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Winter's Tale
East Meets West In Vibrant, Intelligent Cultural-Crossing Two-Person Show
Davis' "The Lady And The Yellow Knight";


Jordan's "Arterial Trans."

WORLDS APART: (ABOVE) Davis' "The Lady And The Yellow Knight"; (BELOW) Jordan's "Arterial Trans."

Winter: Jarrett Min Davis/ Courtney Jordan

A few weeks back a pure whiteirregularly shaped, scored, and tabbed card might have arrived in your mailbox. Its face announced "winter" in both English and Korean characters.

Perhaps you attempted to fold it into its premeditated shape, and possibly even succeeded. One disadvantage to assembling the flattened puzzle was that it was difficult to imagine its formal outcome. Neither a rectangular packing box, nor even a Chinese takeout carton, the unfamiliar configuration ultimately folded into a complex polygon. The final product, it turns out, is the pixel building block by which the Creative Alliance's current show by Jarrett Min Davis with Courtney Jordan assumes its solid state.

Davis and Jordan--partners in life as well as art--folded hundreds of these irascible units to create an untitled installation centerpiece that might unify their unlike undertakings. According to a conversation with the Korean-born Davis, the shape is derived from his native country's festival lanterns, usually abandoned in great piles on the streets at an event's finale.

But in the gallery, the opaque white lanterns tend to expand upon their origins, shape-shifting into emerging crystal formations like ice or salt or quartz accretions. If imagined as a large view of a small subject, they can appear atomic and lively; if imagined as a small view of a large subject, they propose an eerie, tessellated terrain like Northern Ireland's Giant's Causeway.

Davis reproduces the same white shapes in his paintings in two dimensions as strange foreground terrain. They aggregate to form a foundation/barrier for some brash panoramas about the collisions of Eastern and Western cultures. What occurs beyond their low wall is a confusing entanglement of past and present.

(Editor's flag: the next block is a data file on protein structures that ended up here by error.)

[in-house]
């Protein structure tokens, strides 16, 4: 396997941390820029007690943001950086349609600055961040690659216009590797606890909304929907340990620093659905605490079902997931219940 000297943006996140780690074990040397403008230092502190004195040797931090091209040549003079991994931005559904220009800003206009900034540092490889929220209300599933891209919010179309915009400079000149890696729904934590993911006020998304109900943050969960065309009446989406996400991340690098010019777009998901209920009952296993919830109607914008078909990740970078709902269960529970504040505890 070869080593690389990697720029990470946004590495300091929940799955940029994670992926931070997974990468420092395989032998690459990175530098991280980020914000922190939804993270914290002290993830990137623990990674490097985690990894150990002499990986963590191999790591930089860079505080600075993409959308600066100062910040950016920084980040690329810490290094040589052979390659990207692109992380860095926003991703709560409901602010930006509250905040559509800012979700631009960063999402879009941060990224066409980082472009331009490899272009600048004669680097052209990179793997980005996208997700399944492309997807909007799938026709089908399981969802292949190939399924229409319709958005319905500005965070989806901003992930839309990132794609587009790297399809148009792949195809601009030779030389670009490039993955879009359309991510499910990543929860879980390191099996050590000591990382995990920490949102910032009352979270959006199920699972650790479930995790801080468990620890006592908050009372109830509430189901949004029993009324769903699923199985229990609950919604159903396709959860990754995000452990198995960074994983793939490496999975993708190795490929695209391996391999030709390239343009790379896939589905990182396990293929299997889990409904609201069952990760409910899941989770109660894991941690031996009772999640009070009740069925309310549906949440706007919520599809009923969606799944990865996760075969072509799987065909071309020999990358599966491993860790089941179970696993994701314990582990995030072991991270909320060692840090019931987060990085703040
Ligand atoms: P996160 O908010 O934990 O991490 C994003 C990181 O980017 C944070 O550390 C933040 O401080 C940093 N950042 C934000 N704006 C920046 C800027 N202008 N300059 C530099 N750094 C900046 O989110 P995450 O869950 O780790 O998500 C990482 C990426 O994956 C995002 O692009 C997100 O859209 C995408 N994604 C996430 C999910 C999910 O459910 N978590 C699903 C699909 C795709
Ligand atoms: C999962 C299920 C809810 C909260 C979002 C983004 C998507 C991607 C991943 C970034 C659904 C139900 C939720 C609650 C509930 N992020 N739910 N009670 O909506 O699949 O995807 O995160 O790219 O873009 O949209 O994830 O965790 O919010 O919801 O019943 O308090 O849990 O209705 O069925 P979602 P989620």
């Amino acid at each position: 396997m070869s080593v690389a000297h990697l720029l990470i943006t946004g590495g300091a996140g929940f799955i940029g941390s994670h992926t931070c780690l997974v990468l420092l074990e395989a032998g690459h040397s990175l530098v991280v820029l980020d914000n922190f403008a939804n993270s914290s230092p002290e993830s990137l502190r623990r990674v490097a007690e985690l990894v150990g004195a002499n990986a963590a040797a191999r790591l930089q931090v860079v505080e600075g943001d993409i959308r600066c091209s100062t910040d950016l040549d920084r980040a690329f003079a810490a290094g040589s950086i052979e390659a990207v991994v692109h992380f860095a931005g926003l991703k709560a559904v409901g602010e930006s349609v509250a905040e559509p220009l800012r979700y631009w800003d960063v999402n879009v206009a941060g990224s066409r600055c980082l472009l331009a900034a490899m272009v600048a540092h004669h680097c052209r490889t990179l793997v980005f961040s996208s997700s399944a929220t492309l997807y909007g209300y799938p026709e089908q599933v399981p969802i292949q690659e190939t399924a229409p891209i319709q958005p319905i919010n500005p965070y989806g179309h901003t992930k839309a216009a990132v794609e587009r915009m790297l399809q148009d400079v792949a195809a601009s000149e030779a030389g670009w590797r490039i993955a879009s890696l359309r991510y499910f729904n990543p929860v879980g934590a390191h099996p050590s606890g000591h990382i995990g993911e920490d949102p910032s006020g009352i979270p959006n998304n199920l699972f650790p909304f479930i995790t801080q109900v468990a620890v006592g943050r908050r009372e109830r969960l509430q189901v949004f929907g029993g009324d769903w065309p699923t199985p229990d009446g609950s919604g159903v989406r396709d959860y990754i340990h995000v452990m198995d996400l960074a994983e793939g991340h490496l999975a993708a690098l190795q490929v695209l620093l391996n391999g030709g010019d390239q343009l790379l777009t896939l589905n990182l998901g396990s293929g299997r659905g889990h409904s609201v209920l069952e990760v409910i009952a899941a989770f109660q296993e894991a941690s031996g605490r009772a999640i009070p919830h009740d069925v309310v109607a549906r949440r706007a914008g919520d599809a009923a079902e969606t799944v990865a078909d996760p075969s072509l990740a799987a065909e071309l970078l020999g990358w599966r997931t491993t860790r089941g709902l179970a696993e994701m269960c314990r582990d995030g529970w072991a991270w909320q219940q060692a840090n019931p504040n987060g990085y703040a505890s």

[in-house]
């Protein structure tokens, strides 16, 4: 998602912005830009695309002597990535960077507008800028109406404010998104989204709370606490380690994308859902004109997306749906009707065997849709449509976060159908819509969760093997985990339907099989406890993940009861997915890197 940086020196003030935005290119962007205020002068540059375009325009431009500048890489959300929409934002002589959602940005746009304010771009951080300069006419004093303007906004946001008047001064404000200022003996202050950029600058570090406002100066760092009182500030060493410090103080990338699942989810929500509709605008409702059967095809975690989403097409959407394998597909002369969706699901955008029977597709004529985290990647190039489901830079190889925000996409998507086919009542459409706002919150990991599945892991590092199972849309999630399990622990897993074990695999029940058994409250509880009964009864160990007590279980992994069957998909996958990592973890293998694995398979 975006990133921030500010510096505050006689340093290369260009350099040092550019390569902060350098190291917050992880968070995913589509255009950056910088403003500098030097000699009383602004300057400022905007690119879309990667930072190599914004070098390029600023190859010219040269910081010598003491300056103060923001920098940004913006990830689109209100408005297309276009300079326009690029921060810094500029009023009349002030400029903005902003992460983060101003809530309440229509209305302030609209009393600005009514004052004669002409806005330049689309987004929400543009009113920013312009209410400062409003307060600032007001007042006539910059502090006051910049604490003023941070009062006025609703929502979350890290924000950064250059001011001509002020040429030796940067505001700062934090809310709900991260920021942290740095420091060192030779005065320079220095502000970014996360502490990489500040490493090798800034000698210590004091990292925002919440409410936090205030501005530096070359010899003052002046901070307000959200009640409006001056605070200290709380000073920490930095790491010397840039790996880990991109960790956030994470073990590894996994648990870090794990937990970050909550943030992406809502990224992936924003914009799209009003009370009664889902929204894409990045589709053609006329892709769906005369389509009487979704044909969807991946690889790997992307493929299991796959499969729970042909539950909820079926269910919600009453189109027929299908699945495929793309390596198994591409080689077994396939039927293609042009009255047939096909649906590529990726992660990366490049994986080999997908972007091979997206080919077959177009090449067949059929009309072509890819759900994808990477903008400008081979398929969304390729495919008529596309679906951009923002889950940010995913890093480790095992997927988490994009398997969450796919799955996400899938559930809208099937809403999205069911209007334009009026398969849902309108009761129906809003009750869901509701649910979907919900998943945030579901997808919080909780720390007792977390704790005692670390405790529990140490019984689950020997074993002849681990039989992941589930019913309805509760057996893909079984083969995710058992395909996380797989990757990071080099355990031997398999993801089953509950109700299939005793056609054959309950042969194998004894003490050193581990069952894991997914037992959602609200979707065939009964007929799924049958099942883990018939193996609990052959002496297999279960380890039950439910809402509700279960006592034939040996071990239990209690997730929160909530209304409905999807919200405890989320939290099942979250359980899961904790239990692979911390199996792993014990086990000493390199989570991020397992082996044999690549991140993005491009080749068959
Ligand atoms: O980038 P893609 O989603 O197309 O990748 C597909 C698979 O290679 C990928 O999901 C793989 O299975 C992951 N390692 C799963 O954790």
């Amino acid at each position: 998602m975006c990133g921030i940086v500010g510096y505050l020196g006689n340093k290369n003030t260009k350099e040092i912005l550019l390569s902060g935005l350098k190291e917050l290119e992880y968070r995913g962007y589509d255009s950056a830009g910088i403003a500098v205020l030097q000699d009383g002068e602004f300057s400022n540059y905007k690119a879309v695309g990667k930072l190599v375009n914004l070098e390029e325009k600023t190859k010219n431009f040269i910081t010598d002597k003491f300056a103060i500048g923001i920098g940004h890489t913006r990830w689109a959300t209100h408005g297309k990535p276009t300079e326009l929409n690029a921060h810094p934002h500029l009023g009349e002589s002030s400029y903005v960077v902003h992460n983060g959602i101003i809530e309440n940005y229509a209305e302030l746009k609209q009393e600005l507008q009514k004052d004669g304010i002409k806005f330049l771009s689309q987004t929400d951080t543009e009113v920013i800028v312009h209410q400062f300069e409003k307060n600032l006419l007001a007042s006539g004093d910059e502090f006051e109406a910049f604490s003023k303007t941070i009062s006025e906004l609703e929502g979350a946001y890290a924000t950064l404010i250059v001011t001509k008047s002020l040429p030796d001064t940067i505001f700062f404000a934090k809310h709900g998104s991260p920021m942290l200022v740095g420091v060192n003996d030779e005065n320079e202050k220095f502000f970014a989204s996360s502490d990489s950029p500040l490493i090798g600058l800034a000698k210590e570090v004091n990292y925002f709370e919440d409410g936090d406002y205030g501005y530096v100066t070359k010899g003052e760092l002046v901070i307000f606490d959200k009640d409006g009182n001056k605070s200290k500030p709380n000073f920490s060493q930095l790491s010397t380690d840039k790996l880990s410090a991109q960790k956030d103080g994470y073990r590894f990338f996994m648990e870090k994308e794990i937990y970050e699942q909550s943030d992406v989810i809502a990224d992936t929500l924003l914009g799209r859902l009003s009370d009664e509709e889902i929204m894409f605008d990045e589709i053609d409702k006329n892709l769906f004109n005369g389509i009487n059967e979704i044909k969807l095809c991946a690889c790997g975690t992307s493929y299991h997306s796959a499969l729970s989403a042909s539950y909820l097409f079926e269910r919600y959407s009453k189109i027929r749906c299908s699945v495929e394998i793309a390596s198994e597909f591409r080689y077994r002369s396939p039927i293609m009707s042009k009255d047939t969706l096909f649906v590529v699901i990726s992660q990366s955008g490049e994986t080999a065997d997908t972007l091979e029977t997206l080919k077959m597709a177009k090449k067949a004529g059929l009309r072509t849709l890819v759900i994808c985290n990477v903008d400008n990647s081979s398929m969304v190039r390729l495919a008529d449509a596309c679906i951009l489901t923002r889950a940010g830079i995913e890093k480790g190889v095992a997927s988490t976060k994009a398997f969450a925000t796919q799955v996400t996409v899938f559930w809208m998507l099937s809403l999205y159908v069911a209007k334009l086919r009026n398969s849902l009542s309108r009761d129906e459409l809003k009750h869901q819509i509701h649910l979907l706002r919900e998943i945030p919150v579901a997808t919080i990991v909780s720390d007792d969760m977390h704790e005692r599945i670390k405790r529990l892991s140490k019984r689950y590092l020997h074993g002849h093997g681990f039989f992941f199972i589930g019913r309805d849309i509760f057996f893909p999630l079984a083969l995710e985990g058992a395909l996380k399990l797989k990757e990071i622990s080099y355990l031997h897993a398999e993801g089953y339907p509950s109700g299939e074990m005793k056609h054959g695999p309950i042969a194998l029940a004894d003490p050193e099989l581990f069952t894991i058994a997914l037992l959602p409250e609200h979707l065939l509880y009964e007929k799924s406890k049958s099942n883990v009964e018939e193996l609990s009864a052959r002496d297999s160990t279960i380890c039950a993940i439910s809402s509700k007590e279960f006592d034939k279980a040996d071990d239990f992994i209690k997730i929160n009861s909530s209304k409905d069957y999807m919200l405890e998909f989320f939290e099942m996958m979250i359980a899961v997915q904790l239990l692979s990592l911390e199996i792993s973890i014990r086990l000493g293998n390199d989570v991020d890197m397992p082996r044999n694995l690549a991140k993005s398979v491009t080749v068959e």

In Davis' most recent paintings--accomplished during his current Creative Alliance residency--favorite Korean pop musicians gesticulate in a middle ground, somewhat removed from viewers by the piled polygons. As the central dynamic characters, they are often balanced by an American female counterpart.

Behind, in intersecting chaos, America's Civil War might be re-enacted, or giant fowl--migratory cranes, peacocks, an invading rooster--hover above or engage in the fracas. Much of Davis' action occurs in a valley setting dwarfed by Korea's manifest mountain topography. In various scenarios, which are quintessentially operatic, Piranesi-like architecture spans the landscape, crumbling into ruin. Or a tiny distant nuclear missile is made ready for testing. In another the Tower of Babel looms large.

Through Davis' layering and cluttering of disparate events the tick of time in these images is an incessant and accelerated affair. Sunny blue skies may be befouled with streams of dark smoke. But always, always, in the midst of the multicultural doomsday misbehavior, Davis inserts vividly polychromed Confucian Sowon towers, optimistically decorated with motifs of good fortune and peace.

Although Jarrett Min Davis blends his many narrative elements in garish, unanticipated concoctions, the lantern polygons are what have the most potent unconventional quality. As extinguished paper lanterns; as ice, salt, or quartz crystals; as mathematical logic; or as cast-aside tradition, the piles of geometric shapes in his paintings' foregrounds provoke unquenchable metaphors. It is a surpassing visual device. The wonderful older paintings, involving migratory birds and architecture, in the rear of the gallery only serve to enforce this new imagery's porous effect. These earlier works possess a preponderance of eggs that the polygons would replace.

Courtney Jordan quietly offers work from the far end of the image-making spectrum. Her etchings, monoprints, ink on mylar, and one gouache painting are as vacated, restrained, and methodically perfect as Davis' works are dramatically lurid and occupied. Jordan concentrates on the structure of infrastructure with nearly infinitesimal lines, studies of the mechanics of industrial elevators, or the Brooklyn Bridge's architecture. Jordan's rational mind and obsessively trained hand, her Metropolis scenery inspirations, and American Industrial Age references are an effective rejoinder to Davis' rowdy East-West pop interests. Betrothed through tessellated pixel blocks, winter snow crystals, or polygonal festival lanterns, these two highly differentiated artists make an interesting couple.


Reprinted from The Baltimore City Paper